The Emotional and Relational Correlates of Prosocial Fantasies

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Anurada Amarasekera


Humans are often characterized as selfish creatures, primarily acting to improve their own self-interest with little care or concern for other’s well-being. However, when we asked a sample of 227 adults (M = 37.92, SD = 9.99, 58.1% M, 41.4% F, 0.4% NB) recruited on MTurk if they spend time fantasizing about how they can help others – engaging in prosocial fantasies – a significant majority (62%) reported doing so (X2(1) = 13.33, p < .001). In fact, individuals who reported having prosocial fantasies stated having more than one per day, on average. Prosocial fantasies were most commonly directed towards family members and romantic partners, but some people also reported prosocial fantasies directed at their pets, their community, and sometimes even strangers. Importantly, individuals who reported having more prosocial fantasies were happier (r = .20, p = .02), indicated having more satisfying relationships (r = .36, p < .001), and were more willing to help others in general (r = .21, p = .01). These findings challenge the dominant narrative that humans are selfish actors by showing that a significant majority of people may spend time fantasizing about the ways in which they can help others and offer a new way to consider the link between prosociality and well-being.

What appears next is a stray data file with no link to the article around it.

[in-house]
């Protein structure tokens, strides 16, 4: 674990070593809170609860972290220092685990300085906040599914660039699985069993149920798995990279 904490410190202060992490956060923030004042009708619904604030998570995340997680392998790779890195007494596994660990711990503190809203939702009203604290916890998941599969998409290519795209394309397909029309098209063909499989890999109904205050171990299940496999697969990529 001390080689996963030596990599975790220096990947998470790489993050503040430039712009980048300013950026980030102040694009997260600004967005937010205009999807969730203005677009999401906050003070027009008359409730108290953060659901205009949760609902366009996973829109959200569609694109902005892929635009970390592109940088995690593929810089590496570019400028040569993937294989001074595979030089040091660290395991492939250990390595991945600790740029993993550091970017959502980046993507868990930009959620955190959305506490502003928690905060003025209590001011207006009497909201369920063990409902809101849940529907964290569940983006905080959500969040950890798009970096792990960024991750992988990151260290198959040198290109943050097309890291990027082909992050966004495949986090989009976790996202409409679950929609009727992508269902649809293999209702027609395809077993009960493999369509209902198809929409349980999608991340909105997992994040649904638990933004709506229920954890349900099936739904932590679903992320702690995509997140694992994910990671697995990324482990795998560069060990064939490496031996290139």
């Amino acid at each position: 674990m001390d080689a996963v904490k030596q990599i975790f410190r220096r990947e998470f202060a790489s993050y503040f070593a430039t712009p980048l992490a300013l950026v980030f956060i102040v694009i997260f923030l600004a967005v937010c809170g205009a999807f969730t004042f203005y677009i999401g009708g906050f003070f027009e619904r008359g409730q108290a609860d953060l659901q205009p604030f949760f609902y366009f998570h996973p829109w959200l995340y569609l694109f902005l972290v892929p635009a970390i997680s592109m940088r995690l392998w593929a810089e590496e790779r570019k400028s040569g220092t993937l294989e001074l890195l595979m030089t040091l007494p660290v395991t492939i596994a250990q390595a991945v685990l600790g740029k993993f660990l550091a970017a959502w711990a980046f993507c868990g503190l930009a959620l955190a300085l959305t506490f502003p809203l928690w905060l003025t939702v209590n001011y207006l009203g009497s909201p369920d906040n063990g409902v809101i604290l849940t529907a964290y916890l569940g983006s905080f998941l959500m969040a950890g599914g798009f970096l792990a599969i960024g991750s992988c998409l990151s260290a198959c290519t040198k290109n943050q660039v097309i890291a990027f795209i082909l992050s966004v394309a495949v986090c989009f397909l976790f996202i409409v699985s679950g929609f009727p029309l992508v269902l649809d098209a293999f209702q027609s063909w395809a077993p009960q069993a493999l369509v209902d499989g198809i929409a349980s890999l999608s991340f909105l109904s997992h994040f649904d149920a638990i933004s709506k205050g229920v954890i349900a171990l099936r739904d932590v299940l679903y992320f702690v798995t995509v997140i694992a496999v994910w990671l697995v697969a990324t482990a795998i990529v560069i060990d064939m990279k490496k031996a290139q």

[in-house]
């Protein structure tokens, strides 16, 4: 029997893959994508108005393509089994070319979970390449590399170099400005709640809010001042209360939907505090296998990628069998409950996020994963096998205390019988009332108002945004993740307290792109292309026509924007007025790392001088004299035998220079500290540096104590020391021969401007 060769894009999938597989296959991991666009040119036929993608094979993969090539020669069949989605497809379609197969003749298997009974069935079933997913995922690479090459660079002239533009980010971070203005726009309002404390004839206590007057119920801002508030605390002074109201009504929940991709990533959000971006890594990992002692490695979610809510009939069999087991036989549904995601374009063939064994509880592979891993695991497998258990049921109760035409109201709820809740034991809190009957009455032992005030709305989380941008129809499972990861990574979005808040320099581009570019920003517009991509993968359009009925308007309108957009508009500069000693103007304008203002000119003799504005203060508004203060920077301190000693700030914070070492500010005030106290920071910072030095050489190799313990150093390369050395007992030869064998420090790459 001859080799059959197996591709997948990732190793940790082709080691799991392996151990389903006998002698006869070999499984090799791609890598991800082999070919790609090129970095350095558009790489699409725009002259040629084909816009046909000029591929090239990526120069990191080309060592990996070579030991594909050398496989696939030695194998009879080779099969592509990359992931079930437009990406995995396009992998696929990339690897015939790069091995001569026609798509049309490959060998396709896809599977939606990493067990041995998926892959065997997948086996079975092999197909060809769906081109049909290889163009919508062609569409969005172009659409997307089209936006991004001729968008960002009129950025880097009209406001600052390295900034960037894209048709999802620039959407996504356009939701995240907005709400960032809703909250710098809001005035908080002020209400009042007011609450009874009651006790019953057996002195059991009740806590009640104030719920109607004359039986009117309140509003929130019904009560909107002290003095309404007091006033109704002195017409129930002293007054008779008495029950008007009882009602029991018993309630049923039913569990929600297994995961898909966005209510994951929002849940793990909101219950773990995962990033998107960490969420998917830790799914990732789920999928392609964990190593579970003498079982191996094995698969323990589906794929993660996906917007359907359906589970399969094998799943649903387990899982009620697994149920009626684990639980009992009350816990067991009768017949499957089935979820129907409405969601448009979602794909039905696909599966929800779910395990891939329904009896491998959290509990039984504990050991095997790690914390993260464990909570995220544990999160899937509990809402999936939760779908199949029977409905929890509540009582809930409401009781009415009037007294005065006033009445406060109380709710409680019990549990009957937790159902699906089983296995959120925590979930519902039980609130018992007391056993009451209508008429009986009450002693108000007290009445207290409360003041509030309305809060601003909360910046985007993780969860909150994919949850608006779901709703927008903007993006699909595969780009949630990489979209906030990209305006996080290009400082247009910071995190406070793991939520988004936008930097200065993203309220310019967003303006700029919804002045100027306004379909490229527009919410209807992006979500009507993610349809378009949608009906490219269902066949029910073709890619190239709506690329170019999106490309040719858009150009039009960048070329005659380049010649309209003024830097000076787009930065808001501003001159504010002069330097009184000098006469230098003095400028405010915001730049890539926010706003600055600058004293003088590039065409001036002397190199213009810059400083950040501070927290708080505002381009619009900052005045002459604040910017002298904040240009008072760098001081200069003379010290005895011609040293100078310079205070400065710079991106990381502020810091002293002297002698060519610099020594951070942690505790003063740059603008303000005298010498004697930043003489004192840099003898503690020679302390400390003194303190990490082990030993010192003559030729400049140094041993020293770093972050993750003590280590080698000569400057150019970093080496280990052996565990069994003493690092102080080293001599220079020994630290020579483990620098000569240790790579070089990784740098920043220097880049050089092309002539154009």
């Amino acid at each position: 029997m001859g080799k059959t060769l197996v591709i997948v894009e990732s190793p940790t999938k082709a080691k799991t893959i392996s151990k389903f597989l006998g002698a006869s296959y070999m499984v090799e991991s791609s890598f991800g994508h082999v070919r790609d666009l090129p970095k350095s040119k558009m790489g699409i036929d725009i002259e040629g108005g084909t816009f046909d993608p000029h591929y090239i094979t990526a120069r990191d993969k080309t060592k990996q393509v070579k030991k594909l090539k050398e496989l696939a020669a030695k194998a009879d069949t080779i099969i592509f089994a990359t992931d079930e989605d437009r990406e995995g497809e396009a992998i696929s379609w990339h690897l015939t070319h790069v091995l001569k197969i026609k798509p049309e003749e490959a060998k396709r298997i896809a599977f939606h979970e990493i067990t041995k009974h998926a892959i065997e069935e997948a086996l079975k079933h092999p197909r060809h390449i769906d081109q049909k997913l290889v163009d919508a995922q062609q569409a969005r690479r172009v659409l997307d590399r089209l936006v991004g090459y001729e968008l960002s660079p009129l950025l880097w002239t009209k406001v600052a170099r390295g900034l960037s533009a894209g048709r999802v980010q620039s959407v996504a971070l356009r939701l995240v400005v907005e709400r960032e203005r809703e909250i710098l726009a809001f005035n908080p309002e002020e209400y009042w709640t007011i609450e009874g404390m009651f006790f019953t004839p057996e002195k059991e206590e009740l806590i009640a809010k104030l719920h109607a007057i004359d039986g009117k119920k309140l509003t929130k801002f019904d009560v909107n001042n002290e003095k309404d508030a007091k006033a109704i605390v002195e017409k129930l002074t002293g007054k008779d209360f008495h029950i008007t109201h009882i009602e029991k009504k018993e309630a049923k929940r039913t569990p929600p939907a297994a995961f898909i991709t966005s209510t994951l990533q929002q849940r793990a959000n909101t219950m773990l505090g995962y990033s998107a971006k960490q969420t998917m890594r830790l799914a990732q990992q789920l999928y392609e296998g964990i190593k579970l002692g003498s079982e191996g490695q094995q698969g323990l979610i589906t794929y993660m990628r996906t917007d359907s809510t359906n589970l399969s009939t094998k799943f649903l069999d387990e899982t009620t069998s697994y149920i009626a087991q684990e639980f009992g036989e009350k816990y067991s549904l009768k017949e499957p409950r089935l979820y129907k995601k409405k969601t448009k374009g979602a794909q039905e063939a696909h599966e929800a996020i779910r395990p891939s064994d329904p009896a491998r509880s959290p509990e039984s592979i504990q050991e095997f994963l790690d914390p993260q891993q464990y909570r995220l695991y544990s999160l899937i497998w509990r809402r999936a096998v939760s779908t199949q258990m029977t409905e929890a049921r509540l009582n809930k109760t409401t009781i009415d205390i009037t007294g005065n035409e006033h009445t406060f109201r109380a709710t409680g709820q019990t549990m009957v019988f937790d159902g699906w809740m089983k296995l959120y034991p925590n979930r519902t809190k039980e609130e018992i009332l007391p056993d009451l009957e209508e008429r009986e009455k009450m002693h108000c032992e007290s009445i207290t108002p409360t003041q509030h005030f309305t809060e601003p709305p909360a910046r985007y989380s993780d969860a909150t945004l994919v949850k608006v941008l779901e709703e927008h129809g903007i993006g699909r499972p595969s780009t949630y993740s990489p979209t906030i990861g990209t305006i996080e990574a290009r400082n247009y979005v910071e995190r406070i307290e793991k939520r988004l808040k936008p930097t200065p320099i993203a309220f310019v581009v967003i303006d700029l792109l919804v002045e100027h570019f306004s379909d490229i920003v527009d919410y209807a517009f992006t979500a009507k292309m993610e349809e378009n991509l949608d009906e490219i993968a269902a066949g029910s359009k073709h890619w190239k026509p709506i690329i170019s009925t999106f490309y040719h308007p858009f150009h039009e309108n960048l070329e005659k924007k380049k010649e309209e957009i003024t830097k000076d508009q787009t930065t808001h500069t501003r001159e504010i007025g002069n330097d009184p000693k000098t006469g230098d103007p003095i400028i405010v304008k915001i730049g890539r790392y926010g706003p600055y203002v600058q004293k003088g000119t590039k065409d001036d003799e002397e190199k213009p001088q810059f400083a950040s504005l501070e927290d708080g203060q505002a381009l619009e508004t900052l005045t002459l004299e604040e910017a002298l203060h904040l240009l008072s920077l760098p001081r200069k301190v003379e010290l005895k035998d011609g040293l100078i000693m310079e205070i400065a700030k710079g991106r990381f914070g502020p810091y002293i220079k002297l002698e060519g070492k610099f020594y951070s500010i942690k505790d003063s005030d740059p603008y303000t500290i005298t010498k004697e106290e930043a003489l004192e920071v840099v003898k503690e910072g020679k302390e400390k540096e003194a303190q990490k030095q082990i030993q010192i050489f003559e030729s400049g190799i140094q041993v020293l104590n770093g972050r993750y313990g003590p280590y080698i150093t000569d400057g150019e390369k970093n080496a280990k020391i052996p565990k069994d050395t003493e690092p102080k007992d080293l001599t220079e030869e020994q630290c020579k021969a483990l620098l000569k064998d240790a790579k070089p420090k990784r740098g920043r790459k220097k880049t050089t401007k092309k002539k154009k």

Faculty Supervisor:
Dr. Lara B. Aknin, Department of Psychology, Simon Fraser University

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